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We have a strawberry patch in our back yard. There seems to be a lot of mold growing there, which is getting to the berries before we can. What can I do to prevent this from happening?

Cool, and especially damp this spring. I live in the St Paul, MN, so it is fairly cool most of the time (compared to summers elsewhere at least). They have raised sides around them, and are pretty packed in there. Looking at the bed, you can't see any of the ground through the leaves.

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Climate, conditions, location? Sounds cool and damp? –  winwaed Jun 23 '11 at 13:56
    
Does yours turn grey and hairy or just get soft on the vine? –  Peter Turner Jun 26 '11 at 12:35
    
Grey and hairy. –  David Oneill Jun 27 '11 at 16:37

2 Answers 2

up vote 8 down vote accepted

Strawberry beds need to be "rejuvenated" every few years. This means killing or removing all the plants in one part of the strawberry bed. The remaining plants will fill in the cleared area by runners. The usual reason that this is done is because the older plants are much less productive than new runners / plants.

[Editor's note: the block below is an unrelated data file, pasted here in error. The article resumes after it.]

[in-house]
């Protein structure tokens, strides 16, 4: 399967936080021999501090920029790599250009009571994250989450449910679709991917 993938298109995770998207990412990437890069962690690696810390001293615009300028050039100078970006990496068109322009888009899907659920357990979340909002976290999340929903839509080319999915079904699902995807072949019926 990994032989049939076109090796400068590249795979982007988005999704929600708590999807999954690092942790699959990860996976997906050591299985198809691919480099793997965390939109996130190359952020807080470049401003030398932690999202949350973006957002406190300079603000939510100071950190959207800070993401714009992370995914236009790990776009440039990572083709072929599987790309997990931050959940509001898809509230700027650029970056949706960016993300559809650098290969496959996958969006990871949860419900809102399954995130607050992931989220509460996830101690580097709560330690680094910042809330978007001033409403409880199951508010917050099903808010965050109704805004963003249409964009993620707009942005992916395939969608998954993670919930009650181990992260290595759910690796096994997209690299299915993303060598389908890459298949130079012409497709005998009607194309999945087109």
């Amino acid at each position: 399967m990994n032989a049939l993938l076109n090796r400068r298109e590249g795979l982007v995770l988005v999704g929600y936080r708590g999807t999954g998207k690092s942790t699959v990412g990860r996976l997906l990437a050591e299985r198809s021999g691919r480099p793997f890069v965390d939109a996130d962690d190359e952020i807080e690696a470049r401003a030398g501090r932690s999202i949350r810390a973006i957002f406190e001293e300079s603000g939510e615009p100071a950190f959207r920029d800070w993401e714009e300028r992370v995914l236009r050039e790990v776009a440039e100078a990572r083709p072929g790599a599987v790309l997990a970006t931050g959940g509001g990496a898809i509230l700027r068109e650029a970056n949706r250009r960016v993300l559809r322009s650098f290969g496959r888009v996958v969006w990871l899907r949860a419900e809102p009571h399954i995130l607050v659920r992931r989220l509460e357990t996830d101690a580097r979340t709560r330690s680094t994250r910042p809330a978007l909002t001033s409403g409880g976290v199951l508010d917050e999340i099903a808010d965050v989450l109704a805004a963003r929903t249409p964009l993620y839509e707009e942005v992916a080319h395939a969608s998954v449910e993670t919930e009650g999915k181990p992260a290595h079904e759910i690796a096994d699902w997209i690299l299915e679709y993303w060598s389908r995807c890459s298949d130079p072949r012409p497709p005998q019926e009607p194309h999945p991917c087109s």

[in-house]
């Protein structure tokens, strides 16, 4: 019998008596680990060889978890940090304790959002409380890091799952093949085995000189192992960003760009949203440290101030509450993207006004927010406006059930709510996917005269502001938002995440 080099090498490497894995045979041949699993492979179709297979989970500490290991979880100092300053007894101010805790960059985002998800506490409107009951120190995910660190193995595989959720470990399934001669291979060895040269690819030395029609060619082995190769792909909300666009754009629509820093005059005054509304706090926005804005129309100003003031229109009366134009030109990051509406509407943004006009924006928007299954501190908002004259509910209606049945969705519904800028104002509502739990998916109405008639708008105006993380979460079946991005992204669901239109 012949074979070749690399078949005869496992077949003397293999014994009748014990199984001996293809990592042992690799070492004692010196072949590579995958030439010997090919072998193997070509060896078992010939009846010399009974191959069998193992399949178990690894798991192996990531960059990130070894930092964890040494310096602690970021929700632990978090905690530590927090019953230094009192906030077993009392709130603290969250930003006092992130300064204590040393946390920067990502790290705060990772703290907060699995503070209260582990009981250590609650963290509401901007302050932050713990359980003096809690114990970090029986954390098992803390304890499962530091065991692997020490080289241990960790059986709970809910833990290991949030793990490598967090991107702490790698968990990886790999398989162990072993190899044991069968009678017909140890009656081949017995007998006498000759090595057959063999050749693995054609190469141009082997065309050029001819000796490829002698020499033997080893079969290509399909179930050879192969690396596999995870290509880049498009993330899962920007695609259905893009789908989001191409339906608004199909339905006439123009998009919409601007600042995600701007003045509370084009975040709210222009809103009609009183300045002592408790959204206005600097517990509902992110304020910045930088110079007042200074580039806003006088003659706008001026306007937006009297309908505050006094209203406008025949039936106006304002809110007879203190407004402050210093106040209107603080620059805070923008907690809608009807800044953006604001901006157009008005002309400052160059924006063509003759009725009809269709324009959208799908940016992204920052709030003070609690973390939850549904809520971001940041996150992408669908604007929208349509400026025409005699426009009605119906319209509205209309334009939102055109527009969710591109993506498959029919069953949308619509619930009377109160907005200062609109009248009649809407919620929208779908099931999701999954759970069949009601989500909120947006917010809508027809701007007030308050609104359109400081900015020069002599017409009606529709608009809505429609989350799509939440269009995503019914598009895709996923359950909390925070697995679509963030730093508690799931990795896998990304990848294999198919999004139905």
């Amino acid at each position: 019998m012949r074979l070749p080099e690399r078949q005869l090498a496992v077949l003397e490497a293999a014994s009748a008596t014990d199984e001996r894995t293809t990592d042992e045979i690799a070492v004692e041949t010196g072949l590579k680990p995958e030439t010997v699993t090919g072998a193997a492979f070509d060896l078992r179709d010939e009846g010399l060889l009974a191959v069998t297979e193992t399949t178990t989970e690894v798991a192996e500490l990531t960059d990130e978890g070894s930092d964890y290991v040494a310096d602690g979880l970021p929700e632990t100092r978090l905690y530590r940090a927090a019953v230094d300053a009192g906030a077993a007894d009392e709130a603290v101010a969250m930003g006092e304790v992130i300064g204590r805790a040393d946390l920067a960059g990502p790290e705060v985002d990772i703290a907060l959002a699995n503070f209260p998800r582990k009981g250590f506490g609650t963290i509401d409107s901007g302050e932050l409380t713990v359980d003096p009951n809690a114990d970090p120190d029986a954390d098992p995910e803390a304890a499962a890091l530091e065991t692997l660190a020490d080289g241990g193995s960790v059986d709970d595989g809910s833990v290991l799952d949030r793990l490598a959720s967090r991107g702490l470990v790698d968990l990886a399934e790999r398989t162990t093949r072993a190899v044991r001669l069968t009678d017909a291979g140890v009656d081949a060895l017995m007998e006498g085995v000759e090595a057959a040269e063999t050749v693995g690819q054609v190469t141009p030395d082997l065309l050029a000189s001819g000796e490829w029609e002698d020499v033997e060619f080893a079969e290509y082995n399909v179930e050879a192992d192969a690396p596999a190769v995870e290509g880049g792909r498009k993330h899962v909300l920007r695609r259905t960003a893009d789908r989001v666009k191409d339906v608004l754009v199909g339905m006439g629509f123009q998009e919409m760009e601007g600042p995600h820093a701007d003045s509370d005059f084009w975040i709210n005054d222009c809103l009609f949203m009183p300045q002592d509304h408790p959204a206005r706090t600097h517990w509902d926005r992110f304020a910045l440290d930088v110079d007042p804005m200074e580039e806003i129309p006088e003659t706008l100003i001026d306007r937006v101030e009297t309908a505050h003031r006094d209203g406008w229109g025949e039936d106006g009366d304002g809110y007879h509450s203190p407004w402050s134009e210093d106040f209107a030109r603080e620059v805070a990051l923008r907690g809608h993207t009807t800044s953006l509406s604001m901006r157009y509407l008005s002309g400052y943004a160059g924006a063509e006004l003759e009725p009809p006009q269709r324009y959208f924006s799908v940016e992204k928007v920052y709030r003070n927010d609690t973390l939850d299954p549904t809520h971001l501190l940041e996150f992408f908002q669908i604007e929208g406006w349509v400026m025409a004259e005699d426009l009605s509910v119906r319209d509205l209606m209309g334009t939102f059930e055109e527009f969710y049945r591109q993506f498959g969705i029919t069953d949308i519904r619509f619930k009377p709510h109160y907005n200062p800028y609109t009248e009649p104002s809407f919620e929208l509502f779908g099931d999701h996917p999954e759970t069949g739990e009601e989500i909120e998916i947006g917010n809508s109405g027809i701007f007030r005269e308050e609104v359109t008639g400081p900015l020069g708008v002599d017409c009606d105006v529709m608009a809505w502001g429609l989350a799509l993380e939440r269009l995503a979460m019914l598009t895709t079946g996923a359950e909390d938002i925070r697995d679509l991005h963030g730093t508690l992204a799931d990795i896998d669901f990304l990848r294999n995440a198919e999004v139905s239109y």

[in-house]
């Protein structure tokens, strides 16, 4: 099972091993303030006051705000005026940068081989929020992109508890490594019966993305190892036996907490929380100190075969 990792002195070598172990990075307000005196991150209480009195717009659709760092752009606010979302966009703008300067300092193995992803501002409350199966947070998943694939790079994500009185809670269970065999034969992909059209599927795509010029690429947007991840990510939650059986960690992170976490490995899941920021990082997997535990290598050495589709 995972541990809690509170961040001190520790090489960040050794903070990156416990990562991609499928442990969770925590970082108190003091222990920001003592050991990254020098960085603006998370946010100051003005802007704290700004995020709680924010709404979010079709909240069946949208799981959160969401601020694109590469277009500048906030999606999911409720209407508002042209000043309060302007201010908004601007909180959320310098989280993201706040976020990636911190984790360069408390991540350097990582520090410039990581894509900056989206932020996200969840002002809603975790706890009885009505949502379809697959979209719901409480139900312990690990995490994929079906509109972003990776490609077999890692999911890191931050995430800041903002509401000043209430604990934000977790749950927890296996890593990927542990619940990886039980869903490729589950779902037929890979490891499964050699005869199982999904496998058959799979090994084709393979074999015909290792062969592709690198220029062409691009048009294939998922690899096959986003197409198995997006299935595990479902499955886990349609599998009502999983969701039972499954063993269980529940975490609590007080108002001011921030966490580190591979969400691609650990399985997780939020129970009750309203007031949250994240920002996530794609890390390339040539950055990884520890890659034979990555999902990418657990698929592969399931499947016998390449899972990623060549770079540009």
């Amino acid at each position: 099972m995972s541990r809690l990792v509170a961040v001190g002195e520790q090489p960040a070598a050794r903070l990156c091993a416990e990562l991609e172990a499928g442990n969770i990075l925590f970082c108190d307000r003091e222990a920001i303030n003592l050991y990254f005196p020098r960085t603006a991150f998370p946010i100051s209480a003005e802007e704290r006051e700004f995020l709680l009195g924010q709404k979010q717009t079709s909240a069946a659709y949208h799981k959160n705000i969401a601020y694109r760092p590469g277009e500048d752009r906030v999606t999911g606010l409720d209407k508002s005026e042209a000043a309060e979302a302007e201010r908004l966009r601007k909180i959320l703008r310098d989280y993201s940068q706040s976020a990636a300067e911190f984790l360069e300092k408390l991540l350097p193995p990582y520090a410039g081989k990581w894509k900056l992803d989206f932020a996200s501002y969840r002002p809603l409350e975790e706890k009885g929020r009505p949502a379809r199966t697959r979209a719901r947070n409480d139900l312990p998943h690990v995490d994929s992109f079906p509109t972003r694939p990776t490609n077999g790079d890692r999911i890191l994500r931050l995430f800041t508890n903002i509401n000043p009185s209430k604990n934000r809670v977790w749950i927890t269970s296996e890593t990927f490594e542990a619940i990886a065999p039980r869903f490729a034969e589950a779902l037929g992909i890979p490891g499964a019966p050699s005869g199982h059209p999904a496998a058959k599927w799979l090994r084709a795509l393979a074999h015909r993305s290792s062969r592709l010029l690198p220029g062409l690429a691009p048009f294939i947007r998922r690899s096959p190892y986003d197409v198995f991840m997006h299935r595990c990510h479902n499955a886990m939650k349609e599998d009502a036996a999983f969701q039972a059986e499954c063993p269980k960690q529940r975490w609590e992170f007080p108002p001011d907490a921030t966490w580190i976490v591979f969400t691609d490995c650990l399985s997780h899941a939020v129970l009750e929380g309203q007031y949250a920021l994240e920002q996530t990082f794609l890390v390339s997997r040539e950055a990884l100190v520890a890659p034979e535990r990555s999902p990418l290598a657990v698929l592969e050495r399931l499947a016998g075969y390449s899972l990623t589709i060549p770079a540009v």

In your case this will also reduce the plant packing and get some air flow through the strawberry bed. This will help dry out the moisture on the plants and soil. (Mold likes moist conditions) If you must water be sure to do in the early morning so that it can all dry out.

If it is any consolation I am also having some minor mold problems in my central Iowa (200miles/320km south of OP) strawberry bed. Sigh It has been an very cold and wet spring.

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It feels a little weird accepting an answer when I won't actually know that this helps until next summer, but that makes sense. –  David Oneill Jun 29 '11 at 21:25

Strawberries are especially susceptible to the fungus Botrytis which is probably the cause of the moldy-looking growth you're seeing. Botrytis likes wet and humid conditions. The only way to control its spread is to make sure to remove infected material as soon as you see it; improve air circulation in your patch (make sure plants aren't crowded and thin out old, dead leaves); keep plants in light soil that doesn't stay too damp; and water only in the morning (and only if needed) in such a way that the fruits don't get wet. Some people suggest raising your fruits off the ground with straw, but I keep finding infected fruits on my straw bed because we've had so much wet weather lately.

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